The James Webb Space Telescope is the next-generation premier space observatory, exploring deep space phenomena from distant galaxies to nearby planets and stars. The Webb Telescope will give scientists clues about the formation of the universe and the evolution of our own solar system, from the first light after the Big Bang to the formation of star systems capable of supporting life on planets like Earth.
The Webb Telescope project is managed at NASA's Goddard Space Flight Center in Greenbelt, Md. The telescope is a joint project of NASA, the European Space Agency and the Canadian Space Agency, and will launch in 2014.
For information about NASA's James Webb Space Telescope, visit: http://www.jwst.nasa.gov/
For more information about the NIRSpec, visit: http://www.jwst.nasa.gov/nirspec.html
For more information, visit the NIRSpec website at the Space Telescope Science Institute: http://www.stsci.edu/ngst/instruments/nirspec/
Breakthrough with a chain of gold atoms
17.02.2017 | Universität Konstanz
New functional principle to generate the „third harmonic“
16.02.2017 | Laser Zentrum Hannover e.V.
In the field of nanoscience, an international team of physicists with participants from Konstanz has achieved a breakthrough in understanding heat transport
Cells need to repair damaged DNA in our genes to prevent the development of cancer and other diseases. Our cells therefore activate and send “repair-proteins”...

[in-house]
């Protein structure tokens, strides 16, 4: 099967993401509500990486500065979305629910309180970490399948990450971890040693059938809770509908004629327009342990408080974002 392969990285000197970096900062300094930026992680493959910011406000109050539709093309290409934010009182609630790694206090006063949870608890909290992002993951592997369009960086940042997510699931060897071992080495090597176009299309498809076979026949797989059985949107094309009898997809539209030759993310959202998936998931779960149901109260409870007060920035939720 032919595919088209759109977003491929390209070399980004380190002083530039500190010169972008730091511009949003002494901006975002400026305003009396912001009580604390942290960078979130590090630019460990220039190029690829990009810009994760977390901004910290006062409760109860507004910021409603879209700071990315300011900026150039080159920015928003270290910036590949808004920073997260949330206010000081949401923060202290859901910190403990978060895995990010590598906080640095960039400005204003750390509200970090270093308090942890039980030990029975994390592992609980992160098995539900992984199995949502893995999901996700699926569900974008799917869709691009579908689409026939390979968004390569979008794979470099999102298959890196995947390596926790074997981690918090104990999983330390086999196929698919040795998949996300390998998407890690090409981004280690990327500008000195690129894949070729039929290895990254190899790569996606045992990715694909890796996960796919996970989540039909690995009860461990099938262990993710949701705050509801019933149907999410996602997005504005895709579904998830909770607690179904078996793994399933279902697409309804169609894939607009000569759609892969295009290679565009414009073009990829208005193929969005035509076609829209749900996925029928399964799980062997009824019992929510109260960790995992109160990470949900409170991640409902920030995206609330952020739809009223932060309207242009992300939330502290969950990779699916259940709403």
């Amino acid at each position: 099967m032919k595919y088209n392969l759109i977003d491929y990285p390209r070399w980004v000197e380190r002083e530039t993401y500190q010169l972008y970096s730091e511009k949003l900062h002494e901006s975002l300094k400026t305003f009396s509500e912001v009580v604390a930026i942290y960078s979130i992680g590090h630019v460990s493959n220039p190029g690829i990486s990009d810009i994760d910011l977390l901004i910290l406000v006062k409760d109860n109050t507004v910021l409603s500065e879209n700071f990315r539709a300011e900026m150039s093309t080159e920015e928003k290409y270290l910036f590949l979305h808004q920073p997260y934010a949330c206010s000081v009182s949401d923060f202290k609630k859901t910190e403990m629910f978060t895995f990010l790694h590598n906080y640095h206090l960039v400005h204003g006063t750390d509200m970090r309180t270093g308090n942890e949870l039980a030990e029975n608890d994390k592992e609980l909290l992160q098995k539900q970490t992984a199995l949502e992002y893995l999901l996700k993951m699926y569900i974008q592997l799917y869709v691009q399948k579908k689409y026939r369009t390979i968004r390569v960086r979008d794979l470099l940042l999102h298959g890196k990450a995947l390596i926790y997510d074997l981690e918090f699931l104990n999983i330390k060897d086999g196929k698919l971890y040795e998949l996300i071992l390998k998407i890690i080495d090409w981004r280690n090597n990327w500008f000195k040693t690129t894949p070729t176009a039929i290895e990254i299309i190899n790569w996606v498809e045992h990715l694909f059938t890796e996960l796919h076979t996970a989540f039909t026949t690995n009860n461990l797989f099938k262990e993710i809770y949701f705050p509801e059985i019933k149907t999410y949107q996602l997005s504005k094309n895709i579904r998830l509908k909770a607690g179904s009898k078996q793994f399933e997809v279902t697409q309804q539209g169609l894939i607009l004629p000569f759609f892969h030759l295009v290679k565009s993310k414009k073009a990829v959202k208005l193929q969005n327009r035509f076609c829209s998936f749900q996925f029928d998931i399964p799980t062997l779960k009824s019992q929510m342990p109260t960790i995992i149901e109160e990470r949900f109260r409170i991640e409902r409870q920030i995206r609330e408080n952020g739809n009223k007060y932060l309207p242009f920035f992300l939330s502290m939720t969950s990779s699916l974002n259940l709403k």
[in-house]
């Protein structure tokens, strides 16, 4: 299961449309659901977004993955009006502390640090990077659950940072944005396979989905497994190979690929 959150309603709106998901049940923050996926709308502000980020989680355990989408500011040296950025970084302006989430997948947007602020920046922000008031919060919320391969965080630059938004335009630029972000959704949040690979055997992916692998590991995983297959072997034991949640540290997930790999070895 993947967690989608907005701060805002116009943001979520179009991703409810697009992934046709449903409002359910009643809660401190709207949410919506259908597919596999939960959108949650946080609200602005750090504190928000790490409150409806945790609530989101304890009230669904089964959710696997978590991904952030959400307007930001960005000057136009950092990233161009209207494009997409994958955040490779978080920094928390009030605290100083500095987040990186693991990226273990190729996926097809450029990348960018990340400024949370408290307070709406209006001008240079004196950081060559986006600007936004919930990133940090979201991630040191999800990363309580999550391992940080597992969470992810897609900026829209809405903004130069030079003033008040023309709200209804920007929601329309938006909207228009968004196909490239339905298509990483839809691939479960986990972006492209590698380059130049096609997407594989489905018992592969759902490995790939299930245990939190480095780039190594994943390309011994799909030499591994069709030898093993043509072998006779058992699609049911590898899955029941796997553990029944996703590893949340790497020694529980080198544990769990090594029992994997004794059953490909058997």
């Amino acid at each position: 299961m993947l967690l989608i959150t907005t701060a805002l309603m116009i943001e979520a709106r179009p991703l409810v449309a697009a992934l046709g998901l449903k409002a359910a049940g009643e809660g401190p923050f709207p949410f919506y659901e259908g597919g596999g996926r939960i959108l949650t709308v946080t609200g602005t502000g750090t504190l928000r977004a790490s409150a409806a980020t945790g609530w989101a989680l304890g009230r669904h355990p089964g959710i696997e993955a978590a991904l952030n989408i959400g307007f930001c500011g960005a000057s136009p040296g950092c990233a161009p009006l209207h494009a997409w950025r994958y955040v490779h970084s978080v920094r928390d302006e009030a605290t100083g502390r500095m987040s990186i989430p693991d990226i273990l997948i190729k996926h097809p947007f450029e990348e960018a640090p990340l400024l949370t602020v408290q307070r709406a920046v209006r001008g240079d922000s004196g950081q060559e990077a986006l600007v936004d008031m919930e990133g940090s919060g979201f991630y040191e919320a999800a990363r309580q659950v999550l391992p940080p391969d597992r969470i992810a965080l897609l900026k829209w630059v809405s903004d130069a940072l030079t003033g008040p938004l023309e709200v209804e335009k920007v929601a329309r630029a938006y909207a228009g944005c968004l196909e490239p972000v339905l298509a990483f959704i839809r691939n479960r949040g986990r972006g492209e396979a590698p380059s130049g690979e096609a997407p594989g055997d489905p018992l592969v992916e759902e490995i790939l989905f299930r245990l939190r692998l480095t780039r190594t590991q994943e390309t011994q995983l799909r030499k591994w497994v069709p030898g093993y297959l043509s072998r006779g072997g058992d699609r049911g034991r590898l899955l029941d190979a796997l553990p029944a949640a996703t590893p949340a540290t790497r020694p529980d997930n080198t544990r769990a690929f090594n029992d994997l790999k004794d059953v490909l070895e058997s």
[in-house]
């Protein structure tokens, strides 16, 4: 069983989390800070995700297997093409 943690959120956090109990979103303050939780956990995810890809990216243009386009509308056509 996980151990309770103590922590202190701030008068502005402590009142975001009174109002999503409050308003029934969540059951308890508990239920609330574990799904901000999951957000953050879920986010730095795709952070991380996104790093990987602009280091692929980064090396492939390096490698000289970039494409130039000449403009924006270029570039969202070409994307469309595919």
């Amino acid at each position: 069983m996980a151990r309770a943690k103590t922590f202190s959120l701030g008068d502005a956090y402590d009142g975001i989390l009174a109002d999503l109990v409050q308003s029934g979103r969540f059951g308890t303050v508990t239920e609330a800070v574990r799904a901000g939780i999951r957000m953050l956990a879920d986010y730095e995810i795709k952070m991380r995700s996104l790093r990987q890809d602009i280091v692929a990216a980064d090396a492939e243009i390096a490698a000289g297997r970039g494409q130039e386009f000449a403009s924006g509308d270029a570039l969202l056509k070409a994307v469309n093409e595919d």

The Fraunhofer IWS Dresden and Technische Universität Dresden inaugurated their jointly operated Center for Additive Manufacturing Dresden (AMCD) with a festive ceremony on February 7, 2017. Scientists from various disciplines perform research on materials, additive manufacturing processes and innovative technologies, which build up components in a layer by layer process. This technology opens up new horizons for component design and combinations of functions. For example during fabrication, electrical conductors and sensors are already able to be additively manufactured into components. They provide information about stress conditions of a product during operation.
The 3D-printing technology, or additive manufacturing as it is often called, has long made the step out of scientific research laboratories into industrial...
Nature does amazing things with limited design materials. Grass, for example, can support its own weight, resist strong wind loads, and recover after being...
Nanometer-scale magnetic perforated grids could create new possibilities for computing. Together with international colleagues, scientists from the Helmholtz Zentrum Dresden-Rossendorf (HZDR) have shown how a cobalt grid can be reliably programmed at room temperature. In addition they discovered that for every hole ("antidot") three magnetic states can be configured. The results have been published in the journal "Scientific Reports".
Physicist Dr. Rantej Bali from the HZDR, together with scientists from Singapore and Australia, designed a special grid structure in a thin layer of cobalt in...
13.02.2017 | Event News
10.02.2017 | Event News
09.02.2017 | Event News
20.02.2017 | Materials Sciences
20.02.2017 | Health and Medicine
20.02.2017 | Health and Medicine